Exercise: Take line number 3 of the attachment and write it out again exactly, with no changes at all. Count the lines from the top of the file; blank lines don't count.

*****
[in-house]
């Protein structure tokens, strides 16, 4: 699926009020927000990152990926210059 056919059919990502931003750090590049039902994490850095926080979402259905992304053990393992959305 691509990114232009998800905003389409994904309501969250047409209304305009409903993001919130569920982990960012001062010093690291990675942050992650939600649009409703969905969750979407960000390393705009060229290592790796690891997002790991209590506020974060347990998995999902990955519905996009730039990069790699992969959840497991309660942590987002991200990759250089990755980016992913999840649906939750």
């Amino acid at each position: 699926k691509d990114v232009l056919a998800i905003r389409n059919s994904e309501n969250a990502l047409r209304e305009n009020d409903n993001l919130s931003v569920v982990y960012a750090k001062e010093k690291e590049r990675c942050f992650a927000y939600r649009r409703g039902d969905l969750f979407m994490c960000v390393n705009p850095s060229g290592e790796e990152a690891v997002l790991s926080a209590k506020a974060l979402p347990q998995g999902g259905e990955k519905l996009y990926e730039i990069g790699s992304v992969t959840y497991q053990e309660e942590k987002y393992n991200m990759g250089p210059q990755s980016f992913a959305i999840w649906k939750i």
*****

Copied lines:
């Amino acid at each position: 699926k691509d990114v232009l056919a998800i905003r389409n059919s994904e309501n969250a990502l047409r209304e305009n009020d409903n993001l919130s931003v569920v982990y960012a750090k001062e010093k690291e590049r990675c942050f992650a927000y939600r649009r409703g039902d969905l969750f979407m994490c960000v390393n705009p850095s060229g290592e790796e990152a690891v997002l790991s926080a209590k506020a974060l979402p347990q998995g999902g259905e990955k519905l996009y990926e730039i990069g790699s992304v992969t959840y497991q053990e309660e942590k987002y393992n991200m990759g250089p210059q990755s980016f992913a959305i999840w649906k939750i």